In the Turn (BFI Flare)

Directed by: Erica Tremblay (2013)

90 mins ****

In The Turn is a documentary following the story of a young trans girl, Crystal, living in rural Canada.  She’s struggling with school and her low self-esteem is of huge concern to her mother. We start by seeing Crystal’s mum send a powerful email to the Vagine Regime, (an international Roller Derby community of ‘queer roller derby folk and allies’), asking for help as her nine year old daughter can no longer play sport: since she transitioned her school will not allow her to play sport on the girls team, and she cannot play on the boys team, as she’s not a boy.  From there the story unfolds, opening the pages of the different lives of inspirational women that belong to the Vagine Regime.  Some of the women set out on a mission to raise funds to fly Crystal to America to participate in a youth Roller Derby Camp, it’s a life affirming and heart warming story, and reinstills your faith in the world.

A beautiful film, shot across many varying bright and beautiful landscapes of America, whilst following the equally bright and beautiful lives of some of the members of The Vagine Regime.  The varying landscapes and geographical distance juxtapose the closeness of the women in The Vagine Regime – it’s a textbook example of the way in which internet technology has become a lifeline for minority groups, offering connection to those that search for it.  Each persons story was captured as a bite-sized chapter of their life, stitched together over the course of an hour and a half, they became the patchwork that is the Vagine Regime.

There were so many important moments in this film, it would be impossible to recount them all in this review.  A favourite segment of mine though, was in a roller derby store in New York.  As well as selling roller derby equipment, it also acts as a base for teenage girls that are training in the sport.  The scene captures them hanging out in the store one evening with the store owners.  The girls talk openly about their rejection of the way ‘the world’ expects women to be – of women being seen to need to lose weight, to maintain a slimline figure or to be a certain way .  Instead they note that they need to be strong and powerful to be good at the sport.   It was so hugely refreshing to hear young women speaking about being strong in their bodies, rather than pandering to the expectations set by the media.  It’s also a demonstration of the brilliant role modelling by the Vagine Regime and the difference they are making to the lives of young women.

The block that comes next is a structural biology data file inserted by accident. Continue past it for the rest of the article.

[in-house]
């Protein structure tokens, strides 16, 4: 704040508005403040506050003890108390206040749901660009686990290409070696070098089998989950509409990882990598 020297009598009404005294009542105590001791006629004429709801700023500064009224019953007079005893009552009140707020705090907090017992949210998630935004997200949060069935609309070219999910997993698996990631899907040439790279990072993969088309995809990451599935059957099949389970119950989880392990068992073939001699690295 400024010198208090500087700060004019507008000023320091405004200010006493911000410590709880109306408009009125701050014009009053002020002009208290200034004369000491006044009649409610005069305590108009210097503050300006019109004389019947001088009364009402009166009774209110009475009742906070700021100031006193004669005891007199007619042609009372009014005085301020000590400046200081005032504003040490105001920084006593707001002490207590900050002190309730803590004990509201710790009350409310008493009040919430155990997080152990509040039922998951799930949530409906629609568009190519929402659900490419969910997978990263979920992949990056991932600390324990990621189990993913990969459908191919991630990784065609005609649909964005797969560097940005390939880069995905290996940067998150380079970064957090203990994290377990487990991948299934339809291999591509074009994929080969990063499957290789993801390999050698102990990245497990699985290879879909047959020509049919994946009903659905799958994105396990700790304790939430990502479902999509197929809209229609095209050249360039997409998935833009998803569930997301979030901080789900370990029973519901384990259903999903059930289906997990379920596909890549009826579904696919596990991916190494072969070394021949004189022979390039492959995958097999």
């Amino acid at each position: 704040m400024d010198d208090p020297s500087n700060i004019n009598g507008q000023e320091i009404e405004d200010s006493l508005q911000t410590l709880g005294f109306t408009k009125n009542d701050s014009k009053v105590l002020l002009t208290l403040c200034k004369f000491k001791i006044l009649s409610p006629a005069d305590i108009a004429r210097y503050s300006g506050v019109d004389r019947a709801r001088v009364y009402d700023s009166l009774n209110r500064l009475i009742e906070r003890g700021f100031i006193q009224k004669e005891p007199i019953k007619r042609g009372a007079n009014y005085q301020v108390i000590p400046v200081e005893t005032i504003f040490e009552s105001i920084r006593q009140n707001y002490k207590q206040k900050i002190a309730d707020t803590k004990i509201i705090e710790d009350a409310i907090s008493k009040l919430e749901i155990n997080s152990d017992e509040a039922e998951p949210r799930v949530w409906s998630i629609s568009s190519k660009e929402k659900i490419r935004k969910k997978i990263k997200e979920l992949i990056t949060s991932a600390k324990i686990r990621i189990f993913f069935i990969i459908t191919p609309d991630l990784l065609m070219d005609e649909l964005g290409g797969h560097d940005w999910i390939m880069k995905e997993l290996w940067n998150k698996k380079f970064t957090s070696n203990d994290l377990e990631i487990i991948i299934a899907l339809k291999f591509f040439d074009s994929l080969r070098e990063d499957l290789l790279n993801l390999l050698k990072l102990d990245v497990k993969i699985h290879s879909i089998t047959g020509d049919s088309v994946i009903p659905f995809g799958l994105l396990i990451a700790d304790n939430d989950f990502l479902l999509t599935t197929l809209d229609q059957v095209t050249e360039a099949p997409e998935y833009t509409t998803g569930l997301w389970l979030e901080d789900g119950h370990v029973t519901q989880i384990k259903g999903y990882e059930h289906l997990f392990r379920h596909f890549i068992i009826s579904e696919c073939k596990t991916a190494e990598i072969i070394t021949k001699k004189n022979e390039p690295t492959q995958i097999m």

It’s a powerful film, capturing the difficulties faced by 9 year old Crystal, and other women that don’t quite ‘fit in to the mould’ that society has created for them.  But perhaps the real joy of the film is in watching the Vagine Regime smash that mould and create a safe space for all queer women and allies to be themselves, or as the Tori Harris Talavera, the founder of the Vagine Regime puts it – a space in which woman can be ‘unapologetically queer.’  Until the world changes, these spaces are vital, and it’s important these stories are heard, In The Turn captures them beautifully, eloquently and irrevocably touches your heart.

For more information and details of future screenings visit:

(C) Amie Taylor 2015 – @spoonsparkle

Amie is a writer and actor living in London.  She writes blogs, articles, plays, short stories and too many Facebook statuses.  She is especially keen to explore and write about gender and LGBT stereotypes, sexuality and gender inequality, but can also be found writing about more light-hearted stuff at


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